Monday, February 28, 2011

Opening Closed Doors

DHS 181

I remember reading a review of one of Mary Oliver's poems online a year, or so, ago and being more than slightly puzzled. In short, the reviewer said that Mary never says anything that anyone else couldn't say at any time, that she simply writes about the everyday common things that she notices, and everyone else could too, throughout the day (and life) and that just isn't special enough to make her poetry anything... well... special.

When i read that, i didn't know whether to laugh or shake my head in sorrow. He's absolutely right in pointing out what Mary writes about, but completely off the mark when saying that everyone else notices the same things as well, or with equal clarity. The vast majority of people do not notice the world as clearly as Mary does. In fact, the vast majority of people are completely blind to the goings on of the natural world and their internal world.

This has been one of my favorite poems by Mary over the past few months — although i admit to having new favorites all the time...


This morning
two mockingbirds
in the green field
were spinning and tossing

the white ribbons
of their songs
into the air.
I had nothing

better to do
than listen.
I mean this

In Greece,
a long time ago,
an old couple
opened their door

to two strangers
who were,
it soon appeared,
not men at all,

but gods.
It is my favorite story--
how the old couple
had almost nothing to give

but their willingness
to be attentive--
but for this alone
the gods loved them

and blessed them--
when they rose
out of their mortal bodies,
like a million particles of water

from a fountain,
the light
swept into all the corners
of the cottage,

and the old couple,
shaken with understanding,
bowed down--
but still they asked for nothing

but the difficult life
which they had already.
And the gods smiled, as they vanished,
clapping their great wings.

Wherever it was
I was supposed to be
this morning--
whatever it was I said

I would be doing--
I was standing
at the edge of the field--
I was hurrying

through my own soul,
opening its dark doors--
I was leaning out;
I was listening.

In the first third of the poem alone Mary challenges us twice to see nature with new eyes. Fix yourself a cup of tea and find a comfortable spot where you can sit quietly and watch some form of animal life. Sit long enough and quietly enough that you begin to see the sounds with your internal eyes. Sit long enough that you can hear the texture of the fur on their bodies or the shine in their eyes.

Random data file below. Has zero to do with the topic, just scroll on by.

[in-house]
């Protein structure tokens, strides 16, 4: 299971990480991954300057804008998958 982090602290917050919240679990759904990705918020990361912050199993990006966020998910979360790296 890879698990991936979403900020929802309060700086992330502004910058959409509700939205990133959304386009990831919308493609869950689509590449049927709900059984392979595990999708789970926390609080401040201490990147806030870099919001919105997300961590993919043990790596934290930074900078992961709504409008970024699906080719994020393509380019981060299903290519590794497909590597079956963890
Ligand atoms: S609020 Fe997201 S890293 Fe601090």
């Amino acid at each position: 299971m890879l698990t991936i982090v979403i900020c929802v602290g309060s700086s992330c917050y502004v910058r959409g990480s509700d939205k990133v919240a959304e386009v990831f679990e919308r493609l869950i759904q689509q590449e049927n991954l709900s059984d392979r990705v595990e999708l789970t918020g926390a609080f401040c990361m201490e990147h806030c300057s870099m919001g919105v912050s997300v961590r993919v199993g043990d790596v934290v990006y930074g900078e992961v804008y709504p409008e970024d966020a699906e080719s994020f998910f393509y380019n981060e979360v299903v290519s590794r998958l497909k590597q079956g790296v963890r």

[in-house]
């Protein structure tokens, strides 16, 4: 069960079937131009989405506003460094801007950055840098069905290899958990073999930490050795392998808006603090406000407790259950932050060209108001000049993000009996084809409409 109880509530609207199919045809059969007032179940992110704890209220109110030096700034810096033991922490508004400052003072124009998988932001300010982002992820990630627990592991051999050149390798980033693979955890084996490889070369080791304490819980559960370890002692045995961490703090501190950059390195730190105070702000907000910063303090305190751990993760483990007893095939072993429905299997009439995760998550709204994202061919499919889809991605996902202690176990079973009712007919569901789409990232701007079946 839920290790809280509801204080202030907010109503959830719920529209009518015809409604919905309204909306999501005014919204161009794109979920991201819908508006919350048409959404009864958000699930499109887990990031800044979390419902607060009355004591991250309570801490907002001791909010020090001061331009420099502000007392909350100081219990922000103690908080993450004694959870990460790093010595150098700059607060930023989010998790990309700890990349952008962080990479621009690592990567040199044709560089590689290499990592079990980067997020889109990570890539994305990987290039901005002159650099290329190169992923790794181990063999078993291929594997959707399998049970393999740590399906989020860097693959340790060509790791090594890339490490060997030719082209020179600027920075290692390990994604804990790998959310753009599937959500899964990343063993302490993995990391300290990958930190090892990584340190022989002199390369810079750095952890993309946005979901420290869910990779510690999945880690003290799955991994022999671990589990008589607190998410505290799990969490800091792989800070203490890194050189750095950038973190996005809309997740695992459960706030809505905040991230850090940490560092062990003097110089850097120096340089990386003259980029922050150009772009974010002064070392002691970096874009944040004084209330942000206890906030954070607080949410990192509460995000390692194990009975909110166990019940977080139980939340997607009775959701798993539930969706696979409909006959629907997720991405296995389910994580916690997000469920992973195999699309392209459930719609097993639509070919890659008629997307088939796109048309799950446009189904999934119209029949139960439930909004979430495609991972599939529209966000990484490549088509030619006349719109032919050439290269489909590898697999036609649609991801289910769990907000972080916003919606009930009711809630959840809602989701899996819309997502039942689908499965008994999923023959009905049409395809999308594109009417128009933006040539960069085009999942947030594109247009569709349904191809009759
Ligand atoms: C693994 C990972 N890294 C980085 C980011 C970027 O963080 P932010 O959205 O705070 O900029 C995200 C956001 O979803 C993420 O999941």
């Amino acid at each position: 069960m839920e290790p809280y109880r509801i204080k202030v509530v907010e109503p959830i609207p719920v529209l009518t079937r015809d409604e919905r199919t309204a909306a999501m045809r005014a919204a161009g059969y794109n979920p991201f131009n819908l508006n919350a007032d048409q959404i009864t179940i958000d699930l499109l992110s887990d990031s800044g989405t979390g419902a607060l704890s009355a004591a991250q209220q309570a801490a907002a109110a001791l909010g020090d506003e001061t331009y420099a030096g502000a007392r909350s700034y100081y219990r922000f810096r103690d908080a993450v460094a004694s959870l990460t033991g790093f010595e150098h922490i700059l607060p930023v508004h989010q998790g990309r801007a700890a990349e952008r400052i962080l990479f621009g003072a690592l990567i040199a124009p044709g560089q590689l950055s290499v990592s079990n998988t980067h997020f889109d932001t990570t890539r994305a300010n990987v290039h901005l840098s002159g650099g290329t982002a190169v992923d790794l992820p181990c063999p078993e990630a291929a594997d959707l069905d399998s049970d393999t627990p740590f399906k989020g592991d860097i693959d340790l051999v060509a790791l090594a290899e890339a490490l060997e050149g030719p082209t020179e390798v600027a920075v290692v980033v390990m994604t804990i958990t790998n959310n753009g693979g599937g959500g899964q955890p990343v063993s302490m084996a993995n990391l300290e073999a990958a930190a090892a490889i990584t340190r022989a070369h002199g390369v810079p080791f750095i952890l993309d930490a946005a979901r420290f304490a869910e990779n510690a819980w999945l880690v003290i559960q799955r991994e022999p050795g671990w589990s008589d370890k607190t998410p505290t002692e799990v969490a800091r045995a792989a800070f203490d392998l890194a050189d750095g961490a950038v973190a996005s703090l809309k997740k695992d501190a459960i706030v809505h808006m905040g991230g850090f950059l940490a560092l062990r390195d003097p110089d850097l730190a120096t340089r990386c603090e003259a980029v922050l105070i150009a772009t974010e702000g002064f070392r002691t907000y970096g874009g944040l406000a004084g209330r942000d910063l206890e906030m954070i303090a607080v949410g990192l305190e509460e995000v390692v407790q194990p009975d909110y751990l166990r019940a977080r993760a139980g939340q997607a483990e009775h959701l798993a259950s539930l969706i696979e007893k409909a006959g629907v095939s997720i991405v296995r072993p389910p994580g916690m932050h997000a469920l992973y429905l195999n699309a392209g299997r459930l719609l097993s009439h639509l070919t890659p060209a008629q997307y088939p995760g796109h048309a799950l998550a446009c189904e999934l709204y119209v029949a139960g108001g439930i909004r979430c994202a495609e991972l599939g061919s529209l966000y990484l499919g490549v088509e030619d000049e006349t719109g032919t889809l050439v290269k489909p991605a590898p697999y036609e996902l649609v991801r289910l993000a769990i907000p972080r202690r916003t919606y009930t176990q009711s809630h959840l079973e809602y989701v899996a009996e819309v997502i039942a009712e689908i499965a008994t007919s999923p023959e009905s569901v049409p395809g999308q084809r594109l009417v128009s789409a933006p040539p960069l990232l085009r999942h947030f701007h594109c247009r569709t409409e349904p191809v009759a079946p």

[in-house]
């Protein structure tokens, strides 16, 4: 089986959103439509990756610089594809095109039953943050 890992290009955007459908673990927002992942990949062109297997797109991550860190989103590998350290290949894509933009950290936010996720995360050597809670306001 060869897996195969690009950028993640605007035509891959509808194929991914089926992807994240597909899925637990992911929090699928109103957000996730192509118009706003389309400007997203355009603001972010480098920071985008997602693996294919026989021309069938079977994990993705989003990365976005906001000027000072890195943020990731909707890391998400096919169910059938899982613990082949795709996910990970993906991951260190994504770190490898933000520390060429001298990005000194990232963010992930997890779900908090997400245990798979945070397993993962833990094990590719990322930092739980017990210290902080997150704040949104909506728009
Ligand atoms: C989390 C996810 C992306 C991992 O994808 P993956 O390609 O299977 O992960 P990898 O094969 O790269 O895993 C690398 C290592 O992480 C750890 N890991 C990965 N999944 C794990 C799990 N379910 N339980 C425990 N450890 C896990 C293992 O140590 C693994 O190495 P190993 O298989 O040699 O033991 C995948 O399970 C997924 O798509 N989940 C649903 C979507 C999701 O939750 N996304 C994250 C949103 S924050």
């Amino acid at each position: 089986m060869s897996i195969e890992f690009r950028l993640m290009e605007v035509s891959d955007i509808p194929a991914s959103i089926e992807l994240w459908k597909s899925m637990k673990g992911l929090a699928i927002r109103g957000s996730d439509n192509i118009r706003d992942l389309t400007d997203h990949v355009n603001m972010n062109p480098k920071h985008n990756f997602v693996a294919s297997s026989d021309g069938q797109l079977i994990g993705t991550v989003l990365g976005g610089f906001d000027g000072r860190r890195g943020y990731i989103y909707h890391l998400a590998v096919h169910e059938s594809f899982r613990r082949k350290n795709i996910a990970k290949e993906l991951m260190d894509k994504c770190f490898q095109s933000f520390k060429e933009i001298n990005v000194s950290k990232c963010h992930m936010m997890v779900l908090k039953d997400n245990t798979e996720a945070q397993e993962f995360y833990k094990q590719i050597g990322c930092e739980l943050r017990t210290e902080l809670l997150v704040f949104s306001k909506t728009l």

Sit with Mary's understanding that you really don't have anything better to do. That doesn't mean that this is simply the best choice for the use of your time at this particular moment, but that this is the best use of your life, period. Sit with the understanding that the best thing you can do with your life is to notice life, to pay attention to the world, to kick your focus out of your house and out into the world. This is invaluable advice she is offering.

And what would most of us do if a couple of the gods showed up at our door and made themselves comfortable at our dining room tables when we invited them in? Would we even invite them in? If we did, could we sit quietly, offering attentiveness, a willingness to listen, a willingness to Be, and no more? Could we comfortably offer ourselves, and no more, leaving all the psychological trappings in the closet for the time being?

And once we realized their true identity, could we still be free of want, desire, greed, need? Do you see that the gift is Life itself and not all the material "stuff" that we usually fall prey to? Do you see that clearly enough that you could be content, nay, happy, without begging the gods for more or different than you already have?

All it takes to see life in this way is to take Mary's advice and stop occasionally and to throw open the doors of your soul to the world. To throw all the doors and windows wide open and give free rein to who you are to lean out with the wind blowing in her hair and with life raining down on her face. To give her permission to listen, and see, and smell, and hear, and taste life as it really is, outside your head.

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